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International Scope of the GDPR 

by Philip Kempermann, LL.M.

Published: November, 2018

Submission: December, 2018


The large number of vague terms as well as provisions requiring interpretation in the GDPR create significant application issues for companies. However, it becomes even more of a challenge if companies not established in the EU want to review whether the GDPR is applicable to them. Generally speaking, the European legislator set themselves the goal of creating the most extensive territorial scope of the GDPR possible. By doing so, they are following the guidance of the CJEU which, ever since the Google Spain judgment (judgment of May 13, 2014 - Rs C-131/12), adopted the view that European data protection law must be applied broadly in the interest of the best possible protection of data subjects. The CJEU again confirmed this view in the decisions concerning the Wirtschaftsakademie Schleswig-Holstein (June 5, 2018 - Rs C-210/16) and the Jehovah’s Witnesses (July 10, 2018 - Rs C-25/17).

The GDPR’s territorial scope is set out in Art. 3. Accordingly, the GDPR is applicable on the one hand if personal data is processed in context of the activities of an establishment of a controller or processor in the Union, irrespective of whether processing takes place in the EU. On the other hand, the GDPR is also applicable if a controller, who is not established in the EU, processes the personal data of data subjects located in the EU, and if this is done in order to offer these data subjects goods or services, or if their behavior within the EU is to be monitored.

Application on the basis of an establishment

The term establishment must be understood in a broad sense: establishments can be subsidiaries but also sales offices. Important is that the controller, who is not established in the EU, exercises a certain control over the establishment - a simple sales agency is not always sufficient for application of GDPR - and that the personal data are processed in context of this establishment’s activities, for example when employees from non-EU countries are sent there, or because customer relationships are handled via this establishment. The fact that the scope also covers processors means that the GDPR can even be applicable if both the data subjects as well as the controller are not established in the EU at all, but a subsidiary of the controller acts as processor, and processes the data within the EU in this role. Hence caution must be applied when designing intragroup service relationships.

Application on the basis of offers

Art. 3 (2) GDPR means the regulation applies if companies not established in the EU offer their goods and services into the EU. This is the case for example with service offers from the USA - for example the various social media offers. However, the GDPR does not automatically apply for example if a hotel in South Africa provides a website in English that is also accessible from the EU and allows room reservations. If no further factors exist that indicate the express addressing of this service to EU citizens as well, for example the use of EU-specific languages on the website or the indication of EU bank accounts or telephone numbers, this "random offering" is not sufficient to satisfy the characteristic of an offer for goods and services. Here, the goods and services are actually offered in South Africa only, and it is only by chance that they are found by data subjects in the EU.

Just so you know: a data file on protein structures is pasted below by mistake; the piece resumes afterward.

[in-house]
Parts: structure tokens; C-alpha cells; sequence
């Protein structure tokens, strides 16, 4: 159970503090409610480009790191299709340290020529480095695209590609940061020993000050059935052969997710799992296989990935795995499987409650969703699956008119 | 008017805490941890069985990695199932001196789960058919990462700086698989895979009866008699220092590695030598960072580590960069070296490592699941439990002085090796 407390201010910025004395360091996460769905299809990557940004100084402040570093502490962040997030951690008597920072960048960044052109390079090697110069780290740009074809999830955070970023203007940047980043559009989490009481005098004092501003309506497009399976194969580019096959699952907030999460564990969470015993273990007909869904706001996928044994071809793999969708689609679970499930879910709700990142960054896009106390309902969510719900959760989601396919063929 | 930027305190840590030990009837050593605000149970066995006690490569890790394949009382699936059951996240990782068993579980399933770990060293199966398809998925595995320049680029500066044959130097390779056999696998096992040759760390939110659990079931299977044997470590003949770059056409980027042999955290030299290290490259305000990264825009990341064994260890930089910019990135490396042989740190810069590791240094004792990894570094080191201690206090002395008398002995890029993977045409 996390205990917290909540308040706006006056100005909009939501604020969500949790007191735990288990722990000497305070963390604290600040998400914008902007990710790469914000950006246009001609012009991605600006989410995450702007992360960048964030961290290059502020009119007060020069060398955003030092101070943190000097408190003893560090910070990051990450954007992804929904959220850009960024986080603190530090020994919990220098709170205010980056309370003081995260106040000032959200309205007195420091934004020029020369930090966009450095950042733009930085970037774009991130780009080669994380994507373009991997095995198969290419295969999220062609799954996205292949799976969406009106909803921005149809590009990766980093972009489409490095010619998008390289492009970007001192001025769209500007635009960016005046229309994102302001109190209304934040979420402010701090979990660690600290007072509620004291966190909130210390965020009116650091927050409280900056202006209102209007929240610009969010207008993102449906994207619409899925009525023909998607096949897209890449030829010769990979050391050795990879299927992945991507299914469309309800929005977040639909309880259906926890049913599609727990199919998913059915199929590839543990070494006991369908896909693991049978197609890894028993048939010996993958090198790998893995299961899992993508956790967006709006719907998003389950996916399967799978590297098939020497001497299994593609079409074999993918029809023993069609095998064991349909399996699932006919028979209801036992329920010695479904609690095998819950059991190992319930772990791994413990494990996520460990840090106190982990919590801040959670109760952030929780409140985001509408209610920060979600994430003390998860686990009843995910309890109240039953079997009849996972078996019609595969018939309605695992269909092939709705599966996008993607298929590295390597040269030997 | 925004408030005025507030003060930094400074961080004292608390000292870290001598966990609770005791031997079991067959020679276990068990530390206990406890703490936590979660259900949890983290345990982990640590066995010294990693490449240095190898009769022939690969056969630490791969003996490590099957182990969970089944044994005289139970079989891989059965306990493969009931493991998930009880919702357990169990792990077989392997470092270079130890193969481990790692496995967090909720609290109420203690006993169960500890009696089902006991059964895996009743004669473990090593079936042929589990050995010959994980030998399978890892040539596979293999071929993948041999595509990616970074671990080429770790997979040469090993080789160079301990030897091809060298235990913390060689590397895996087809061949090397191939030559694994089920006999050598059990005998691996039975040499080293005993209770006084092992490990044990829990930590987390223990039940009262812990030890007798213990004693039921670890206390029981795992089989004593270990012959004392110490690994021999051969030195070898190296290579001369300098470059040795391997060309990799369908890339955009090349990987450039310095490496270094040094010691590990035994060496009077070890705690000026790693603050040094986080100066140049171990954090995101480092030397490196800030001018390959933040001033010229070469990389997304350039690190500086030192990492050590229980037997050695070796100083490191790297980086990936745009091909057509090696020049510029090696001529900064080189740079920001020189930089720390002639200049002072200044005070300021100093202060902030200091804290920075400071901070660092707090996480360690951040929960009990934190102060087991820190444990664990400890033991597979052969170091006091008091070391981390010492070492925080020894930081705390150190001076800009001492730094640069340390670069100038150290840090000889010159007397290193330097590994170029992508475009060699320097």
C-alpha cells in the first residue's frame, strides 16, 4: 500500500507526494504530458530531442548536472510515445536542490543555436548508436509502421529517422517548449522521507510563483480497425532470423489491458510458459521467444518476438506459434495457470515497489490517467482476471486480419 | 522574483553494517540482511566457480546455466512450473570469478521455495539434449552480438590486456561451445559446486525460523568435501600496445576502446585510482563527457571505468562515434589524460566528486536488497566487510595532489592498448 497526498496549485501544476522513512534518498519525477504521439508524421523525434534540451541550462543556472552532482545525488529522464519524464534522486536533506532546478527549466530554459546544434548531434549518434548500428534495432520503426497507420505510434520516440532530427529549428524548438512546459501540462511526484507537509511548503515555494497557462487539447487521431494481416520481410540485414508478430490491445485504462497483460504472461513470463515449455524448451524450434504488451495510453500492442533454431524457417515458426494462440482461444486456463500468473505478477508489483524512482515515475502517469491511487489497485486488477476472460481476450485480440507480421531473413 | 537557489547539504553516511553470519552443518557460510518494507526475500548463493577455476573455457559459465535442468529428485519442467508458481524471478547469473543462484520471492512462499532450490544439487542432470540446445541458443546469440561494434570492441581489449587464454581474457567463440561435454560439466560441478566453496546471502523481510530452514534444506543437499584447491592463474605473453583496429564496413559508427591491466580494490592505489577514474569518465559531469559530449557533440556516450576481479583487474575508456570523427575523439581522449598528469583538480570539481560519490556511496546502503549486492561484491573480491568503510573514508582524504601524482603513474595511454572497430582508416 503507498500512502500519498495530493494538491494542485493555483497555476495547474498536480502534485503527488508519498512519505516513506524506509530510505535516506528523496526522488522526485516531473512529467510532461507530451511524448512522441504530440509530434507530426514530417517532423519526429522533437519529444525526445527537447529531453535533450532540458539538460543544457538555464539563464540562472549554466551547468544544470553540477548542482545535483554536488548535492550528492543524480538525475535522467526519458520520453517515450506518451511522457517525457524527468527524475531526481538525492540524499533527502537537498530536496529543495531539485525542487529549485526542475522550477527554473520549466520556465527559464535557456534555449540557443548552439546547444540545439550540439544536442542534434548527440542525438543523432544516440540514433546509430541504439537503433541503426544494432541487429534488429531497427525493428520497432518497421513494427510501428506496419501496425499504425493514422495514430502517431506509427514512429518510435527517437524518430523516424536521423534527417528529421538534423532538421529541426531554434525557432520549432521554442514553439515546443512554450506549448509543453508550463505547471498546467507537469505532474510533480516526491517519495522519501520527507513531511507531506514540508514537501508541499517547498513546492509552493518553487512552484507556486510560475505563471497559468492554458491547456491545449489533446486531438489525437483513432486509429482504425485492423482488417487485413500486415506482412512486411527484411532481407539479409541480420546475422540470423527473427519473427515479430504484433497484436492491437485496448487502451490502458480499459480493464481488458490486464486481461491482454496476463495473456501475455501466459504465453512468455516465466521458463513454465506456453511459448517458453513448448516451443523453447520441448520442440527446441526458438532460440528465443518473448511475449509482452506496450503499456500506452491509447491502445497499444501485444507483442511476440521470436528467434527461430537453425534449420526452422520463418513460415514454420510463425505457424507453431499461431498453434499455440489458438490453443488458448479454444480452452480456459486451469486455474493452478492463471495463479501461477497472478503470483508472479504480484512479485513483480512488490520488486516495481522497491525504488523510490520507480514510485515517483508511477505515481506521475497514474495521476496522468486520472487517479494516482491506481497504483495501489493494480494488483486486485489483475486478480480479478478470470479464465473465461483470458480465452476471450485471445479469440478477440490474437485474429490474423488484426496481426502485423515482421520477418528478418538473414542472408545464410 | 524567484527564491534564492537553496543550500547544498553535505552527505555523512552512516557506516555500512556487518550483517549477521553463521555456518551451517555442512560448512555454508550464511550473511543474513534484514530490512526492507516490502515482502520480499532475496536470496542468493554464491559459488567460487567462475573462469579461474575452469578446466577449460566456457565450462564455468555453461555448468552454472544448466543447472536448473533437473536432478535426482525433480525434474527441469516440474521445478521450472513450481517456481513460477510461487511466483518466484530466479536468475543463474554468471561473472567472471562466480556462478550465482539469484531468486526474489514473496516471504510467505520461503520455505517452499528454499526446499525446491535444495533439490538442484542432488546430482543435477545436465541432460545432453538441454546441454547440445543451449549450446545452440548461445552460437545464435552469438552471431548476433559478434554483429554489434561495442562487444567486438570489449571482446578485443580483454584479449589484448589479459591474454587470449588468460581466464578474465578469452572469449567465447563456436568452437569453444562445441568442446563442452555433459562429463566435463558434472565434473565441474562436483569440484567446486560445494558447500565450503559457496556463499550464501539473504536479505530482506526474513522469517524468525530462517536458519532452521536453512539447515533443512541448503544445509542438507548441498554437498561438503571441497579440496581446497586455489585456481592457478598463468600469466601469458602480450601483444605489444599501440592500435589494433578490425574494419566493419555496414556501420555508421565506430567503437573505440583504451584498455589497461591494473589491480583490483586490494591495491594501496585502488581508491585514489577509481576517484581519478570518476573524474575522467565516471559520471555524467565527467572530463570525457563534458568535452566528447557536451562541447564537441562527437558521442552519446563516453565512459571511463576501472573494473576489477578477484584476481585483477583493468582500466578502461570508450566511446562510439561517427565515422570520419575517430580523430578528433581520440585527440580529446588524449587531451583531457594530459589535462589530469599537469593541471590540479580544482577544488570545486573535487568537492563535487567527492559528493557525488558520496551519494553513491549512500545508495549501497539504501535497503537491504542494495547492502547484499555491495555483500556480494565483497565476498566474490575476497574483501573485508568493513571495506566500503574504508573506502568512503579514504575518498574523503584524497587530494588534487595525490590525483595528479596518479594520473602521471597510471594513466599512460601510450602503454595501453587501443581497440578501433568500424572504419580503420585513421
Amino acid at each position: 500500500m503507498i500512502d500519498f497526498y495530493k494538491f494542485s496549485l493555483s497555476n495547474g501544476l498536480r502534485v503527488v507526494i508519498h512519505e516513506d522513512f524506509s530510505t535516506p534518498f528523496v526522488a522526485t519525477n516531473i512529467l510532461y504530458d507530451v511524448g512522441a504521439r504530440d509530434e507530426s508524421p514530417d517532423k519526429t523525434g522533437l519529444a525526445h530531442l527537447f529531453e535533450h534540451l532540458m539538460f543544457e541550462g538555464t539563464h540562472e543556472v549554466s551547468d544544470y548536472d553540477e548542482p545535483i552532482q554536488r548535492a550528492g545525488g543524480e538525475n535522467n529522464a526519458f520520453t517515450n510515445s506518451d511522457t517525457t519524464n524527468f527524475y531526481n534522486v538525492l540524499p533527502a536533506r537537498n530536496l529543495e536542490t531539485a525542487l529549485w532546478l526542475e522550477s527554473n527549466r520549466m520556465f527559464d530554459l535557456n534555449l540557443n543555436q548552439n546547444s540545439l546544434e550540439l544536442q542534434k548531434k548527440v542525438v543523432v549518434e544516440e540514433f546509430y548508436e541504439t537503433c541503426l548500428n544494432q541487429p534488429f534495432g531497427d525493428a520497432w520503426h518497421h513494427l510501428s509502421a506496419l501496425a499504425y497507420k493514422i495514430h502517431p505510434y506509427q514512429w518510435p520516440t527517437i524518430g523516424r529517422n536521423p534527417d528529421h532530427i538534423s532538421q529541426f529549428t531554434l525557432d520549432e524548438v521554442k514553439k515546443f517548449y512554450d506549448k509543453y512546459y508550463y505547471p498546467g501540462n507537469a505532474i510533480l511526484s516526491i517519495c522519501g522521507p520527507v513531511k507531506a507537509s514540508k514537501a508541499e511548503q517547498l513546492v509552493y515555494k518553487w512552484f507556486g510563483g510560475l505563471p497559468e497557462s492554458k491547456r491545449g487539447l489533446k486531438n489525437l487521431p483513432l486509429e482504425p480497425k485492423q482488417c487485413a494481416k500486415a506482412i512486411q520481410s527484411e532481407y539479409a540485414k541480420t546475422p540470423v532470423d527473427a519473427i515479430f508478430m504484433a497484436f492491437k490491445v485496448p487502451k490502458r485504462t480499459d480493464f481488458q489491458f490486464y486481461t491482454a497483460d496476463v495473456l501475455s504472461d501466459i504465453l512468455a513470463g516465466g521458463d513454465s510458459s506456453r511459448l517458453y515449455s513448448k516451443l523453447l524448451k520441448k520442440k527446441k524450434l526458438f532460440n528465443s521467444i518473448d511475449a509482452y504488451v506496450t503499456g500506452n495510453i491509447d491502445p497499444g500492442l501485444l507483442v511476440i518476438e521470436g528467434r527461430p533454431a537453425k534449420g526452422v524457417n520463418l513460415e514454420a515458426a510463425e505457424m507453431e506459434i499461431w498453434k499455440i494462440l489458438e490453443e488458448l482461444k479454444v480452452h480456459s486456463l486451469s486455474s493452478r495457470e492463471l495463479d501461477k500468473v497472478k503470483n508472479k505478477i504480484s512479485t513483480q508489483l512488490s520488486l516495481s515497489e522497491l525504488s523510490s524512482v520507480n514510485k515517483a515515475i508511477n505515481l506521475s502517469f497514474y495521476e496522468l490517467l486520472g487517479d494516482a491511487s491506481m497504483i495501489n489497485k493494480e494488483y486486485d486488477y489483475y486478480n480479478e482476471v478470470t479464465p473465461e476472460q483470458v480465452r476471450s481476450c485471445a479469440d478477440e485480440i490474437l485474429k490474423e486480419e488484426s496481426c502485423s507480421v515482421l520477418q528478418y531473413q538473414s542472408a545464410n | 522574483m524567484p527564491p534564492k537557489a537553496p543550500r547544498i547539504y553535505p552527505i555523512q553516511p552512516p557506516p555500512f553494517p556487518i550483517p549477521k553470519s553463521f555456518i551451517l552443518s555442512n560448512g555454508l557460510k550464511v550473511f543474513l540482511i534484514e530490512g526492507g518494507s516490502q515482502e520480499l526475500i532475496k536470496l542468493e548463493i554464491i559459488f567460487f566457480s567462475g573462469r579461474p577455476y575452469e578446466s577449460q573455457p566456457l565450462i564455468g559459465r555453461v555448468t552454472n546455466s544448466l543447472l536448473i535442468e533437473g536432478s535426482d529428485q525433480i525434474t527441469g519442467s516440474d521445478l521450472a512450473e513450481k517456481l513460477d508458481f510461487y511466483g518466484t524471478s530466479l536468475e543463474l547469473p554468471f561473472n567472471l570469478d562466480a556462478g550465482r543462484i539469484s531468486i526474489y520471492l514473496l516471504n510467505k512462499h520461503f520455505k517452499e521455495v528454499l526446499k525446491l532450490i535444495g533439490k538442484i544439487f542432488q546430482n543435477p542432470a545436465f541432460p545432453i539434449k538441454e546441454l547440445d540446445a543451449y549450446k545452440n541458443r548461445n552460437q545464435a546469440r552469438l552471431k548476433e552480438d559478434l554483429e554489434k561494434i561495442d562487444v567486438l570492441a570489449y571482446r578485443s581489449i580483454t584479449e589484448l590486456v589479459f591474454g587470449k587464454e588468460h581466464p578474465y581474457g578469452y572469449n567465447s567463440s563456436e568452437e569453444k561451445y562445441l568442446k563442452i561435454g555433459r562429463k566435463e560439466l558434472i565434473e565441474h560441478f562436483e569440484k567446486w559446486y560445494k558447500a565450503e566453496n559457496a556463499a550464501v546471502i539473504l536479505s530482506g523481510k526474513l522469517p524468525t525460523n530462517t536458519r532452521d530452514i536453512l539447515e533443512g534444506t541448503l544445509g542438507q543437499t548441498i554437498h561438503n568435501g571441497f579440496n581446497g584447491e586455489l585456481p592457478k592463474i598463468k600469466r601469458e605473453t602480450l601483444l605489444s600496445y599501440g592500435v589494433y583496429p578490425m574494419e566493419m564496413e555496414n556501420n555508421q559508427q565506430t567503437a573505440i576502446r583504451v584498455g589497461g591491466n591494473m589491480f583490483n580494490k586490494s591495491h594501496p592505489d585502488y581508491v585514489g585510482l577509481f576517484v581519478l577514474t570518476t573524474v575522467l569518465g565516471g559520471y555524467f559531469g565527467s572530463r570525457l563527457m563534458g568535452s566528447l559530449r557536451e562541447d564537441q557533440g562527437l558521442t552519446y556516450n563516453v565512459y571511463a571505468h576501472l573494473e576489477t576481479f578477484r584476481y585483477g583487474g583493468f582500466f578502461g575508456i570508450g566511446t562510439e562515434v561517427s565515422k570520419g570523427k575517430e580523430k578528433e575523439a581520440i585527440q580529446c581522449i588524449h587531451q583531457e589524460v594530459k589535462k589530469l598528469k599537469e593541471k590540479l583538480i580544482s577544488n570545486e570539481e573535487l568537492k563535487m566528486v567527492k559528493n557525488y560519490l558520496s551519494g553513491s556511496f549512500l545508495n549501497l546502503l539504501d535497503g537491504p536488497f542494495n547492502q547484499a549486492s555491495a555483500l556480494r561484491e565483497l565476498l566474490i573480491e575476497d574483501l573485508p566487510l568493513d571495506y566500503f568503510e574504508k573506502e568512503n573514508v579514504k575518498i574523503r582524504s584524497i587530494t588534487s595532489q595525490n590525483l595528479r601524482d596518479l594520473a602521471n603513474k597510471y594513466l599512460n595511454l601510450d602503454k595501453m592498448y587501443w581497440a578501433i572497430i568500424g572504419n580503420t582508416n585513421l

Guidance from the European Data Protection Board expected

The European Data Protection Board recently published draft guidelines on the application of the GDPR that contain further examples for the regulation’s applicability: Guidelines 3/2018 on the territorial scope of the GDPR (Article 3) - Version for public consultation

Caution: national regulations in addition

In addition to this broad scope of the GDPR, further data protection law can apply via national regulations if controllers are not established within the EU. For example, Section 1 (4) of the German Federal Data Protection Act (Bundesdatenschutzgesetz – BDSG) provides for very extensive application of the BDSG, with the result that international companies should also concern themselves intensively with the BDSG if they offer services in Germany. In particular, a situation can very quickly arise in which for example a data protection officer must be appointed.

Need for a European representative

Companies also need to be aware of Art. 27 GDPR under which those controllers who fall into the GDPR’s scope pursuant to Art. 3 (2), must appoint a representative who is established in the EU, and who ultimately acts as contact point for data subjects as well as authorities responsible for the controller in the EU.

All in all, the GDPR has significantly extended the scope of European data protection law, a trend started and still supported by the CJEU. International companies, operating in Europe either via establishments or through the offering of goods and services, must therefore concern themselves extensively with the regulations of the GDPR and, if necessary, also with local data protection laws.






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